In our conversation, Pastor Wally told me how he was tortured. The guards would lay him down, whip his feet and then make him stand in order to persuade him to denounce Christ. Over and over again they beat him like this. The guards were very perplexed by how he could keep standing with bloodied feet, as was Pastor Wally! Until he realized that each time he was hoisted to his feet, they remained just inches off the ground. It was then that he says he remembered the verse “They will support you with their hands so that you will not strike your foot against a stone.” That verse became Pastor Wally’s personal promise. What a miracle!

However, that verse did not become Jesus’s personal miracle. It is a remarkable thing when a child realizes that the Devil tempted Jesus in Matthew 4 using scripture to do so! Of course, Jesus didn’t bite. Now it might have been that if Jesus had thrown himself from the Temple rooftop, that angels would have swooped in to save Him. But perhaps not. They also could have swooped in to save Him from the cross, and they did not.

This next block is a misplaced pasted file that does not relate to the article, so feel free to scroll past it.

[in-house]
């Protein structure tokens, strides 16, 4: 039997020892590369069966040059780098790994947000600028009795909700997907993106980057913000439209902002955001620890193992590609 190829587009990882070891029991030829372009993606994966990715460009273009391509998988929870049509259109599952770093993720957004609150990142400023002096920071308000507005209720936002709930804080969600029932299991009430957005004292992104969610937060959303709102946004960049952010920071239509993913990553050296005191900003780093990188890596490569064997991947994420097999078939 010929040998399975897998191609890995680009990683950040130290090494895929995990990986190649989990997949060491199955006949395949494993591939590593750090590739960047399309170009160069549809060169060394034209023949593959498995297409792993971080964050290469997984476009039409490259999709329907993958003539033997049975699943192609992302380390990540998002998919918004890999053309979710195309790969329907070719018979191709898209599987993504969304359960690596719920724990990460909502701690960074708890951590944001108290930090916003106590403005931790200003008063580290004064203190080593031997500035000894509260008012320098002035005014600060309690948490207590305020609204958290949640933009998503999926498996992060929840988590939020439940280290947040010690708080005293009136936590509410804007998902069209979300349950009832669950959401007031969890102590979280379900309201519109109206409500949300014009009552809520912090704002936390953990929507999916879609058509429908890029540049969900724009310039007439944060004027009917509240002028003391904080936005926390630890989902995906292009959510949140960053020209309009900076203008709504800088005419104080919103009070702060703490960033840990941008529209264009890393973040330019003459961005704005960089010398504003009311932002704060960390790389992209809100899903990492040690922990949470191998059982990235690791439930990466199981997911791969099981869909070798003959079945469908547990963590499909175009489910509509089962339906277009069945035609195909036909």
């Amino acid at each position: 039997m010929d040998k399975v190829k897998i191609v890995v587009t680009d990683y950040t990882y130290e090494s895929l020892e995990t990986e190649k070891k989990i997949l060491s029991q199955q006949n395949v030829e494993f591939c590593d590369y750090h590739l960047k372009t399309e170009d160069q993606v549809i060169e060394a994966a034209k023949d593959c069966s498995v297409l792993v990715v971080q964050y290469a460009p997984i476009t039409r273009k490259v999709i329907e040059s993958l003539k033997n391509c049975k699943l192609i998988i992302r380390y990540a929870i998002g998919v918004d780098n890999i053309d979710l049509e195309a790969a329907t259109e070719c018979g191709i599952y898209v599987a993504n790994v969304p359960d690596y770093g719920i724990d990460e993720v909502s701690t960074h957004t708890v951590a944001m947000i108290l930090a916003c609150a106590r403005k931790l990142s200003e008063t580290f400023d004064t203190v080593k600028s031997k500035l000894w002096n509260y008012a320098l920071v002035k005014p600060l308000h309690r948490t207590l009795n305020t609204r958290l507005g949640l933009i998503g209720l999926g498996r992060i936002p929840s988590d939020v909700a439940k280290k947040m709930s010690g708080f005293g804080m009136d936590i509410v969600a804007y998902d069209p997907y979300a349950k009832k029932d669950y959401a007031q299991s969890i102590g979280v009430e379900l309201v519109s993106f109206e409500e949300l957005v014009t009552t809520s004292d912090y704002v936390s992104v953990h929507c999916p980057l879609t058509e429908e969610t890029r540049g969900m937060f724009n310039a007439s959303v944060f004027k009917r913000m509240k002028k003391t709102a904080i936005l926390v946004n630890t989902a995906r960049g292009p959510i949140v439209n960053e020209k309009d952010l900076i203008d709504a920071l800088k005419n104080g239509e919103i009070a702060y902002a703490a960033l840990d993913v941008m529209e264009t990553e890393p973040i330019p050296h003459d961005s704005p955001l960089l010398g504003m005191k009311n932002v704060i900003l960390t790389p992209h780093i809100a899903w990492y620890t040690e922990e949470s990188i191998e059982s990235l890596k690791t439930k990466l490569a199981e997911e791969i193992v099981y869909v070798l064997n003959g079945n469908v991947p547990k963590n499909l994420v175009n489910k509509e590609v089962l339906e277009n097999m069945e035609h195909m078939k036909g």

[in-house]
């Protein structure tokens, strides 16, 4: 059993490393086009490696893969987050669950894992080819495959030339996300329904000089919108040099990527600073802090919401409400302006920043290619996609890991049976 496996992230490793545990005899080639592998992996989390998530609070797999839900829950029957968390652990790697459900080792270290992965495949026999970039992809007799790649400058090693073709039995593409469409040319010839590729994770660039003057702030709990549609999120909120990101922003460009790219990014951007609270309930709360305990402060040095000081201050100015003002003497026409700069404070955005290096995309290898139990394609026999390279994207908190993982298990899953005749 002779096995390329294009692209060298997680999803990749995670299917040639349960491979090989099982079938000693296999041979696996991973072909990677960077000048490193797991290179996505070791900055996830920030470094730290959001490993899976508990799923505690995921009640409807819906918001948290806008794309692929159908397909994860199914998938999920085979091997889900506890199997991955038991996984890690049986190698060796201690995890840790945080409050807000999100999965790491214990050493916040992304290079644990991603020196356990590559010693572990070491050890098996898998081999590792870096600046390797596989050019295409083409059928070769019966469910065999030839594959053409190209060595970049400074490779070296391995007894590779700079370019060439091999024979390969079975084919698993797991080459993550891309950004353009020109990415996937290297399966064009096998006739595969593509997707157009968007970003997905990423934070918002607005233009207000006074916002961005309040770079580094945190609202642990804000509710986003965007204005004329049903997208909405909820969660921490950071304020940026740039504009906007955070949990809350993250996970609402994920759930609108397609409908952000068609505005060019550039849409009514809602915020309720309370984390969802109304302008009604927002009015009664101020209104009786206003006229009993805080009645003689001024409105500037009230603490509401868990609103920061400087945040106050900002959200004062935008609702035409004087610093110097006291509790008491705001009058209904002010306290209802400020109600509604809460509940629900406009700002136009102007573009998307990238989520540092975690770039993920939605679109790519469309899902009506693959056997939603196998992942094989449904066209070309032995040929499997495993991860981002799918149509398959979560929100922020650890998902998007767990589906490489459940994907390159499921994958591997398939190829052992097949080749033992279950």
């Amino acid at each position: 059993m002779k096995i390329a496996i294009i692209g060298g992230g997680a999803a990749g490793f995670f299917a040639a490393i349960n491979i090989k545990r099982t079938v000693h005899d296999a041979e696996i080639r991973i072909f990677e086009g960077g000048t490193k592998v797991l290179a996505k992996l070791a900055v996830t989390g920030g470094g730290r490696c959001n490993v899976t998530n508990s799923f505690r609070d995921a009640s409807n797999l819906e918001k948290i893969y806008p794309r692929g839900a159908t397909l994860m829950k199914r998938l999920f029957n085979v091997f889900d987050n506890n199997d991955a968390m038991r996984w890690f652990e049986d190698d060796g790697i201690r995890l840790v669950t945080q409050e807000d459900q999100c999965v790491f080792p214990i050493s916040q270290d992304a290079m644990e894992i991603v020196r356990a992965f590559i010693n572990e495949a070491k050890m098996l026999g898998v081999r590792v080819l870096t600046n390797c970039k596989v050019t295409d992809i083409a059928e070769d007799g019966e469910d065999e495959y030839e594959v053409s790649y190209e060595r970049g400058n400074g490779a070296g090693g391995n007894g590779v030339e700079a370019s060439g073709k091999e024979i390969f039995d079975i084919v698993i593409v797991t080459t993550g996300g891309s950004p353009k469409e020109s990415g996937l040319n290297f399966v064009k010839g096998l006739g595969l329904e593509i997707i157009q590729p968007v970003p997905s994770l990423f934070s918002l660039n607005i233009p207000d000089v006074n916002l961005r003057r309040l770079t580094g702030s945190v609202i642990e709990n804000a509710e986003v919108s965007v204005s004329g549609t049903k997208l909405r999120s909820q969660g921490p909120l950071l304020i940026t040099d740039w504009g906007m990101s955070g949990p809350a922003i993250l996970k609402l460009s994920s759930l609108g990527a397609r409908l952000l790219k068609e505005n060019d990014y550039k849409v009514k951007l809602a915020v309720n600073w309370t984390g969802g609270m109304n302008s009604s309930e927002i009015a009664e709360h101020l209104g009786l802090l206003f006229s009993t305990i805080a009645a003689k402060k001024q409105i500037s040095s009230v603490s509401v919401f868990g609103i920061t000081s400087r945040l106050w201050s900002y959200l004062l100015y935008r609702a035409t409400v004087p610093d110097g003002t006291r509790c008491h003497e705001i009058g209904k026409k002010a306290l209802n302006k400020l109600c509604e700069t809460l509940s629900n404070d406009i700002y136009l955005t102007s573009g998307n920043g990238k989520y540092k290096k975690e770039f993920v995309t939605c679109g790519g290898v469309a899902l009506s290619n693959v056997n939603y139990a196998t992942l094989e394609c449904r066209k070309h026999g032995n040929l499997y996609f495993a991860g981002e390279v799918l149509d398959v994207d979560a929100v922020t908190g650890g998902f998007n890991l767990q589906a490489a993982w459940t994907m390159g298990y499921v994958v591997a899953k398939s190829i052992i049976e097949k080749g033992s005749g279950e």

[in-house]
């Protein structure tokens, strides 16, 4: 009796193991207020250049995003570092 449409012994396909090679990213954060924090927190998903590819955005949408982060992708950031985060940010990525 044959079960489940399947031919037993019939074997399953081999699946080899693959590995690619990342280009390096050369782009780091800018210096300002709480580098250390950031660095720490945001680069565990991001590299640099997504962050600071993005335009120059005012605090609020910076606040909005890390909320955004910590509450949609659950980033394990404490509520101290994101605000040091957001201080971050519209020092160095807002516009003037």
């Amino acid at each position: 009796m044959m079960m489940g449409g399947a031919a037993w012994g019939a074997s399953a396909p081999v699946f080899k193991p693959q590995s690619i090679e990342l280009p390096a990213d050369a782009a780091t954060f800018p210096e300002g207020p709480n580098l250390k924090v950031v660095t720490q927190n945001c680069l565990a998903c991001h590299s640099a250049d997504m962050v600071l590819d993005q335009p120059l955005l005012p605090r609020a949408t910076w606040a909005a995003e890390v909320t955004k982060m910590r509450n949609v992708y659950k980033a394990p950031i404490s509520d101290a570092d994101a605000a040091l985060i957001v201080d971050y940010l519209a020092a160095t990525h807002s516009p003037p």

This is an important lesson for our children. There are promises in the Bible that are, quite simply, not meant for us! It would be ludicrous for 90-year-old women the world round to claim Sarah’s promise of childbearing in her old age! When we teach children to treat the Bible as a “name it to claim it” type of book, we are not teaching them faith, we are teaching them magic. And this realization is very disconcerting for a child!

What are they to do?

What are we to do?

How can we know what is and isn’t a promise for us?

The answer is so simple; have an authentic relationship with Jesus Christ.

Do you remember “sword drills” from your summer camp days? The speaker would call “SWORDS UP!” and every camper would raise their Bible above their head in anticipation of race through the Bible to find a specific passage of scripture. That phrase, “swords up,” is based on Ephesians 6:17 which says “Take the helmet of salvation, and the sword of the Spirit, which is God’s word.” However, that phrase, “God’s word,” in this case is not referring to the written word, but rather a spoken word (in Greek, rhema.)